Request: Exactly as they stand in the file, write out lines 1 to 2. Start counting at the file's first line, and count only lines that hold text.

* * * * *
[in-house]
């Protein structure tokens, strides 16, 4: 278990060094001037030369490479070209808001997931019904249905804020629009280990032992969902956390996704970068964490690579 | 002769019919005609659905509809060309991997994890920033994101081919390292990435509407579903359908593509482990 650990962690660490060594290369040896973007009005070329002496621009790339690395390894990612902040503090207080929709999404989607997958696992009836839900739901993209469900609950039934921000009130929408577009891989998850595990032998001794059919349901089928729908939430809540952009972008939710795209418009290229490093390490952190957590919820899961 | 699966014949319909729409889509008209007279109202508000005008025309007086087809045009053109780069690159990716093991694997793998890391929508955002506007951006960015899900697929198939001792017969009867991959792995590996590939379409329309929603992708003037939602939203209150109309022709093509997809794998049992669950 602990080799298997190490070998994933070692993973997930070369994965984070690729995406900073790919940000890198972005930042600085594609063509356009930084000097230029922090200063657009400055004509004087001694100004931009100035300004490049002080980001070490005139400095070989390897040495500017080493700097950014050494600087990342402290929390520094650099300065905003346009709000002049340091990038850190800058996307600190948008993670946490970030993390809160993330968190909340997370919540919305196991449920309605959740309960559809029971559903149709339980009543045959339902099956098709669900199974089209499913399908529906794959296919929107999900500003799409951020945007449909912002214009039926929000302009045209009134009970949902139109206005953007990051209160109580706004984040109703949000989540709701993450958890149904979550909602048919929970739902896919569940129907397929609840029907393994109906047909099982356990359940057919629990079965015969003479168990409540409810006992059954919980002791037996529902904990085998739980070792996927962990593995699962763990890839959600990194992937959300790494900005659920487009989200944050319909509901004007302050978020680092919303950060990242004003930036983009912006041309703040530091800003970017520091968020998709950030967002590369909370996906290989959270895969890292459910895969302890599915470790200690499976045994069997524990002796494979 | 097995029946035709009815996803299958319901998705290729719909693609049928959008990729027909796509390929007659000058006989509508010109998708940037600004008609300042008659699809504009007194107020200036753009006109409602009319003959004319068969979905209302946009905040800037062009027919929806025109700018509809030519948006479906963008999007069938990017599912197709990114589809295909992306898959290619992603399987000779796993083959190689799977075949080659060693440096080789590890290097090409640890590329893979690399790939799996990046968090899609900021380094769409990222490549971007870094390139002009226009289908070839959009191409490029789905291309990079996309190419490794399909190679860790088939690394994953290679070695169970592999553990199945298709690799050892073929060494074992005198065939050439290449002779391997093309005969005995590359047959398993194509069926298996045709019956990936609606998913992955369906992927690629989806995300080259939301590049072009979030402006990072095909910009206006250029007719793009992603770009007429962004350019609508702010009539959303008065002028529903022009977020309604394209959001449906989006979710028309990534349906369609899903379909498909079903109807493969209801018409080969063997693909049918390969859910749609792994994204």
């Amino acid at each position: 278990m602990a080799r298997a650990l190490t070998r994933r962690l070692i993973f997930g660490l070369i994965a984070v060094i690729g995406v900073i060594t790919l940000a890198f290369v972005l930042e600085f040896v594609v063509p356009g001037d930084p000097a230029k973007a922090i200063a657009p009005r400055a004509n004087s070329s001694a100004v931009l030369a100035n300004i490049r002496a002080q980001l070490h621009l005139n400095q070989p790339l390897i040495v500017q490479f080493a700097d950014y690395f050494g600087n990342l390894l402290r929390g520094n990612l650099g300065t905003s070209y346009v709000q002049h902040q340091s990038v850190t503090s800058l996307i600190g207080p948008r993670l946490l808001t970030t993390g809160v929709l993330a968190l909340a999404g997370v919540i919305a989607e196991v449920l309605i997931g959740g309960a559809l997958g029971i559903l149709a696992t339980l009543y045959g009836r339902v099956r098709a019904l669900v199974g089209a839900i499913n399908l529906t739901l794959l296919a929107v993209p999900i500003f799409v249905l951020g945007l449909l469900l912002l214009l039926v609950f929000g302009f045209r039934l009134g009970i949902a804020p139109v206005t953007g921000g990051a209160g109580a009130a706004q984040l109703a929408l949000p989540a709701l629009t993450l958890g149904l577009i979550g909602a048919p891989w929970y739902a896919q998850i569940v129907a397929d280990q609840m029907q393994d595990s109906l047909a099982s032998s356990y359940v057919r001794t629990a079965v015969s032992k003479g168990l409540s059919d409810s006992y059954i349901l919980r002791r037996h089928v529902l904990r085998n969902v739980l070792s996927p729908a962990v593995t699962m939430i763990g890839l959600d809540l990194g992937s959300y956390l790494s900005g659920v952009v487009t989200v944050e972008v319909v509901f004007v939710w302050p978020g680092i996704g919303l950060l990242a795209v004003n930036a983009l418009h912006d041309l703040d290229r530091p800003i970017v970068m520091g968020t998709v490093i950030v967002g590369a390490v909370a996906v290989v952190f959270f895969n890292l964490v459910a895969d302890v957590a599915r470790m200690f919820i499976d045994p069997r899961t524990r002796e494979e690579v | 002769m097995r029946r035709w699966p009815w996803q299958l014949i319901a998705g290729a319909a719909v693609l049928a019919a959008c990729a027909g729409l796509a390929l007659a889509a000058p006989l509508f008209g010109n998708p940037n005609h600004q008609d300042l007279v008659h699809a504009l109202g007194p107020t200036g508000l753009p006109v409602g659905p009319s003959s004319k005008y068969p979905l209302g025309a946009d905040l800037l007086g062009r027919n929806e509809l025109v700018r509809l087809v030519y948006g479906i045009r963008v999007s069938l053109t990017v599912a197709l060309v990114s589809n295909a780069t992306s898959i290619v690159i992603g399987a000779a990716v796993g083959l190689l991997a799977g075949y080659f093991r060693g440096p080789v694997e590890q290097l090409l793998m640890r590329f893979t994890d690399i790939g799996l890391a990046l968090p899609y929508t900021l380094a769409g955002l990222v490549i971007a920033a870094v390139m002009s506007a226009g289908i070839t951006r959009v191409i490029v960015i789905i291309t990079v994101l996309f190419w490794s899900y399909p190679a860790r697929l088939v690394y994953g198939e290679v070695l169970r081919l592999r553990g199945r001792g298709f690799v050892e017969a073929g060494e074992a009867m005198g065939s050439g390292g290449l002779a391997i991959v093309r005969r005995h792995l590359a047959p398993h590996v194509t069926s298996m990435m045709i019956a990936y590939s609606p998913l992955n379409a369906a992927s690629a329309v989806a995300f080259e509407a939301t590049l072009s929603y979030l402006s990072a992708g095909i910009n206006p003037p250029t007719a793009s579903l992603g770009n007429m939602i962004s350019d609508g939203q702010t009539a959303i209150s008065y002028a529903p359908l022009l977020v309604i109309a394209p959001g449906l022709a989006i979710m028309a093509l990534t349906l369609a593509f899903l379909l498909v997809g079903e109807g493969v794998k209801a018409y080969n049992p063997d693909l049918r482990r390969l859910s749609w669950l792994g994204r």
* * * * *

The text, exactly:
[in-house]
């Protein structure tokens, strides 16, 4: 278990060094001037030369490479070209808001997931019904249905804020629009280990032992969902956390996704970068964490690579 | 002769019919005609659905509809060309991997994890920033994101081919390292990435509407579903359908593509482990 650990962690660490060594290369040896973007009005070329002496621009790339690395390894990612902040503090207080929709999404989607997958696992009836839900739901993209469900609950039934921000009130929408577009891989998850595990032998001794059919349901089928729908939430809540952009972008939710795209418009290229490093390490952190957590919820899961 | 699966014949319909729409889509008209007279109202508000005008025309007086087809045009053109780069690159990716093991694997793998890391929508955002506007951006960015899900697929198939001792017969009867991959792995590996590939379409329309929603992708003037939602939203209150109309022709093509997809794998049992669950 602990080799298997190490070998994933070692993973997930070369994965984070690729995406900073790919940000890198972005930042600085594609063509356009930084000097230029922090200063657009400055004509004087001694100004931009100035300004490049002080980001070490005139400095070989390897040495500017080493700097950014050494600087990342402290929390520094650099300065905003346009709000002049340091990038850190800058996307600190948008993670946490970030993390809160993330968190909340997370919540919305196991449920309605959740309960559809029971559903149709339980009543045959339902099956098709669900199974089209499913399908529906794959296919929107999900500003799409951020945007449909912002214009039926929000302009045209009134009970949902139109206005953007990051209160109580706004984040109703949000989540709701993450958890149904979550909602048919929970739902896919569940129907397929609840029907393994109906047909099982356990359940057919629990079965015969003479168990409540409810006992059954919980002791037996529902904990085998739980070792996927962990593995699962763990890839959600990194992937959300790494900005659920487009989200944050319909509901004007302050978020680092919303950060990242004003930036983009912006041309703040530091800003970017520091968020998709950030967002590369909370996906290989959270895969890292459910895969302890599915470790200690499976045994069997524990002796494979 | 097995029946035709009815996803299958319901998705290729719909693609049928959008990729027909796509390929007659000058006989509508010109998708940037600004008609300042008659699809504009007194107020200036753009006109409602009319003959004319068969979905209302946009905040800037062009027919929806025109700018509809030519948006479906963008999007069938990017599912197709990114589809295909992306898959290619992603399987000779796993083959190689799977075949080659060693440096080789590890290097090409640890590329893979690399790939799996990046968090899609900021380094769409990222490549971007870094390139002009226009289908070839959009191409490029789905291309990079996309190419490794399909190679860790088939690394994953290679070695169970592999553990199945298709690799050892073929060494074992005198065939050439290449002779391997093309005969005995590359047959398993194509069926298996045709019956990936609606998913992955369906992927690629989806995300080259939301590049072009979030402006990072095909910009206006250029007719793009992603770009007429962004350019609508702010009539959303008065002028529903022009977020309604394209959001449906989006979710028309990534349906369609899903379909498909079903109807493969209801018409080969063997693909049918390969859910749609792994994204």